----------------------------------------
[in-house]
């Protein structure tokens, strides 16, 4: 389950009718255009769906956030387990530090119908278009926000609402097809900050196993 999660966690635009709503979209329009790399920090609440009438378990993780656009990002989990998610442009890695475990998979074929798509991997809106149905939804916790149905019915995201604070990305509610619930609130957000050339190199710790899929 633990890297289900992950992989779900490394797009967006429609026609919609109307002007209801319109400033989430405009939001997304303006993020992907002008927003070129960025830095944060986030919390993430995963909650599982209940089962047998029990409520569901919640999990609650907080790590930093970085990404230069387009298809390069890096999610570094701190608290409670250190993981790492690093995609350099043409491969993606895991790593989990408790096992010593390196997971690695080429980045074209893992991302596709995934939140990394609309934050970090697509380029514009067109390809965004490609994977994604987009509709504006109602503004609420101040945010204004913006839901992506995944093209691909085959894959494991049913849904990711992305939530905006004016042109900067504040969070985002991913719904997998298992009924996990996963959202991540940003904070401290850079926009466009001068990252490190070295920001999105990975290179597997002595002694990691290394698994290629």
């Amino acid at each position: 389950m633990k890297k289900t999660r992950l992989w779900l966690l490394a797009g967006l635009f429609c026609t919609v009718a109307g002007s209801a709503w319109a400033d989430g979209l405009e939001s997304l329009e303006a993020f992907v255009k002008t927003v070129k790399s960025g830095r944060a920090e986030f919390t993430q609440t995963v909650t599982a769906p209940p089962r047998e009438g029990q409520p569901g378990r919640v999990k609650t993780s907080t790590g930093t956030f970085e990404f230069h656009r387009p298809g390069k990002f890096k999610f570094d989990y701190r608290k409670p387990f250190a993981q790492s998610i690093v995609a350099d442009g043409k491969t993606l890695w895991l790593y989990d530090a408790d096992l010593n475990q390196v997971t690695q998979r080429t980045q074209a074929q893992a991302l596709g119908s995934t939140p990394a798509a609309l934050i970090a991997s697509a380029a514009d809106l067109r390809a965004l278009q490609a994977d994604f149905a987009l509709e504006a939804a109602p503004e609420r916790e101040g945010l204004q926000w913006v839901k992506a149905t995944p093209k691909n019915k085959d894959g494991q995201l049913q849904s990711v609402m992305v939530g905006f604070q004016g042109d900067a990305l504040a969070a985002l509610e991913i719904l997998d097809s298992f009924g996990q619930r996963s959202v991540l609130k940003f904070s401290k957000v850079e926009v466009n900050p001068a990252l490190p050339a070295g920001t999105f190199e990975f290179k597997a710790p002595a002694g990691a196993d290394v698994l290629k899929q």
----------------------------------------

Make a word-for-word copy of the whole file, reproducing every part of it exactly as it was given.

[in-house]
């Protein structure tokens, strides 16, 4: 389950009718255009769906956030387990530090119908278009926000609402097809900050196993 999660966690635009709503979209329009790399920090609440009438378990993780656009990002989990998610442009890695475990998979074929798509991997809106149905939804916790149905019915995201604070990305509610619930609130957000050339190199710790899929 633990890297289900992950992989779900490394797009967006429609026609919609109307002007209801319109400033989430405009939001997304303006993020992907002008927003070129960025830095944060986030919390993430995963909650599982209940089962047998029990409520569901919640999990609650907080790590930093970085990404230069387009298809390069890096999610570094701190608290409670250190993981790492690093995609350099043409491969993606895991790593989990408790096992010593390196997971690695080429980045074209893992991302596709995934939140990394609309934050970090697509380029514009067109390809965004490609994977994604987009509709504006109602503004609420101040945010204004913006839901992506995944093209691909085959894959494991049913849904990711992305939530905006004016042109900067504040969070985002991913719904997998298992009924996990996963959202991540940003904070401290850079926009466009001068990252490190070295920001999105990975290179597997002595002694990691290394698994290629």
């Amino acid at each position: 389950m633990k890297k289900t999660r992950l992989w779900l966690l490394a797009g967006l635009f429609c026609t919609v009718a109307g002007s209801a709503w319109a400033d989430g979209l405009e939001s997304l329009e303006a993020f992907v255009k002008t927003v070129k790399s960025g830095r944060a920090e986030f919390t993430q609440t995963v909650t599982a769906p209940p089962r047998e009438g029990q409520p569901g378990r919640v999990k609650t993780s907080t790590g930093t956030f970085e990404f230069h656009r387009p298809g390069k990002f890096k999610f570094d989990y701190r608290k409670p387990f250190a993981q790492s998610i690093v995609a350099d442009g043409k491969t993606l890695w895991l790593y989990d530090a408790d096992l010593n475990q390196v997971t690695q998979r080429t980045q074209a074929q893992a991302l596709g119908s995934t939140p990394a798509a609309l934050i970090a991997s697509a380029a514009d809106l067109r390809a965004l278009q490609a994977d994604f149905a987009l509709e504006a939804a109602p503004e609420r916790e101040g945010l204004q926000w913006v839901k992506a149905t995944p093209k691909n019915k085959d894959g494991q995201l049913q849904s990711v609402m992305v939530g905006f604070q004016g042109d900067a990305l504040a969070a985002l509610e991913i719904l997998d097809s298992f009924g996990q619930r996963s959202v991540l609130k940003f904070s401290k957000v850079e926009v466009n900050p001068a990252l490190p050339a070295g920001t999105f190199e990975f290179k597997a710790p002595a002694g990691a196993d290394v698994l290629k899929q």